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Topics: Brexit

Brexit: Changes for UK Construction

To the relief of many working in the UK construction sector, the UK signed an historic Trade and Cooperation Agreement (TCA) with the EU on 30th December 2020. The TCA ensures tariff-free trade between the UK and European trading block, but construction will have to come to terms with a host of new rules and regulations that will impact the procurement and delivery of projects.

Despite being described as a ‘thin’ deal by some, the broadly welcomed agreement reached with the EU will enable construction companies to continue to forecast the cost and availability of products and materials imported from the EU (or comprising components made in the EU). The inflationary shocks that would have ensued from tariff and quota introductions, as well as the expected currency depreciation associated with a no-deal, have been averted. The TCA delivers a certain degree of continuity that will help maintain the current cost levels of importing construction products and materials to the UK.

In addition, the mutual commitment by the UK and the EU to minimise technical trade barriers and an agreement on regulatory co-operation at the border will help to avoid some of the risks of delay and disruption. However, some administrative burdens will be unavoidable. These, along with additional checks at the border, are likely to increase the cost of moving construction products and materials across the border. Fortunately, the TCA includes various grace periods that will offer temporary relief as the new arrangements bed in. There is a 12-month grace period on some elements of ‘rules of origin’ declarations and full safety, and security declarations on construction products crossing the border will only have to be made from July 2021 onwards. However, once these end, the volume of paperwork required will increase and the risk of supply chain disruption will rise.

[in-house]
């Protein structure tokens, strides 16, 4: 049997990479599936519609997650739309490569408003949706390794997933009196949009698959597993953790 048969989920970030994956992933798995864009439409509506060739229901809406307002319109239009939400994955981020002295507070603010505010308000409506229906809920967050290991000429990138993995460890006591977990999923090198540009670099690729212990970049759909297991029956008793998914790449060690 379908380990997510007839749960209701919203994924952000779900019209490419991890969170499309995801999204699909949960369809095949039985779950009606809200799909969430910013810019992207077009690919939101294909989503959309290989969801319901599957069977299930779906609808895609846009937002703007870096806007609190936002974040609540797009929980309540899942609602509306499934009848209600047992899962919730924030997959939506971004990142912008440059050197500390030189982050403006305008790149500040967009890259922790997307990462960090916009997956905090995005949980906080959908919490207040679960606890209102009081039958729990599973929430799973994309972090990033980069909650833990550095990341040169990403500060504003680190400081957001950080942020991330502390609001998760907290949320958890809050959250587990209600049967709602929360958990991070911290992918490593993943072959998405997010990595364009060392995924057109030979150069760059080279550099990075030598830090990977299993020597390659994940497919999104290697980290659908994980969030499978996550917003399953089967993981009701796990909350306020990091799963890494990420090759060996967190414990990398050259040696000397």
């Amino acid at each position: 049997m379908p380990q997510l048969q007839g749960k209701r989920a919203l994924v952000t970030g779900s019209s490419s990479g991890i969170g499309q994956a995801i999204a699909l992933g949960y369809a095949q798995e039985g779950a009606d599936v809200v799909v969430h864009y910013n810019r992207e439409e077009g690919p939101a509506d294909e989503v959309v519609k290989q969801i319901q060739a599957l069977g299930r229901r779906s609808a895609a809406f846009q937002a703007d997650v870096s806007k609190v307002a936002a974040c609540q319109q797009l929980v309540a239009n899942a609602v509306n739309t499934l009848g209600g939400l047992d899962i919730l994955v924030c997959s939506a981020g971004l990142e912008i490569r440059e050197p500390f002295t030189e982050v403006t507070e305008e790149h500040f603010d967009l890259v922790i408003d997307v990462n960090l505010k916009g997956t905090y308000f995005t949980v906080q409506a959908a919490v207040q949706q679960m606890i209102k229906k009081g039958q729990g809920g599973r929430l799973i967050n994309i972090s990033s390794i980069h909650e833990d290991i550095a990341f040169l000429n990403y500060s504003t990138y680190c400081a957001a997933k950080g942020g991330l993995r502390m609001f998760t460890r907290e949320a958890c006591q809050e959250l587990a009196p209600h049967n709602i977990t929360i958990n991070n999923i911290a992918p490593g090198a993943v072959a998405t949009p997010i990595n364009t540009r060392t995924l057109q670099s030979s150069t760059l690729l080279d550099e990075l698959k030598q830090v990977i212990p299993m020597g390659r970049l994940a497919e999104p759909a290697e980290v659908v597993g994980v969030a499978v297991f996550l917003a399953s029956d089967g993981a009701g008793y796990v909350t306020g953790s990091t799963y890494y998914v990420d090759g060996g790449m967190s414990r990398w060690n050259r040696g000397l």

The deal, while delivering certainty around the future relationship between the UK and the EU, only contains vague commitments around trade in services. The lack of details around providing consultancy services, for example, remains a serious concern for construction and the exclusion financial services from the agreement is major risk to the health of the UK economy as a whole. With limited provisions on trade in services included in the TCA, we’re likely to see more segmentation and complexity which may ultimately result in restrictions and reduced market access.

There are also concerns around capacity problems at UK container ports. Although the recent capacity issues are thought to be largely COVID-related, stemming from disrupted container movement at ports since September and resulting in logistical logjams, it demonstrated just how quickly supply issues can cause delays, shortages and consequential price increases.

Although the most drastic disruption of a no-deal outcome has been avoided, in the coming weeks and months the complexities of the EU-UK trade agreement, and the impact it will have on the construction supply chain, will become clearer. Some of the key changes under the EU-UK Trade and Cooperation Agreement have been summarised below: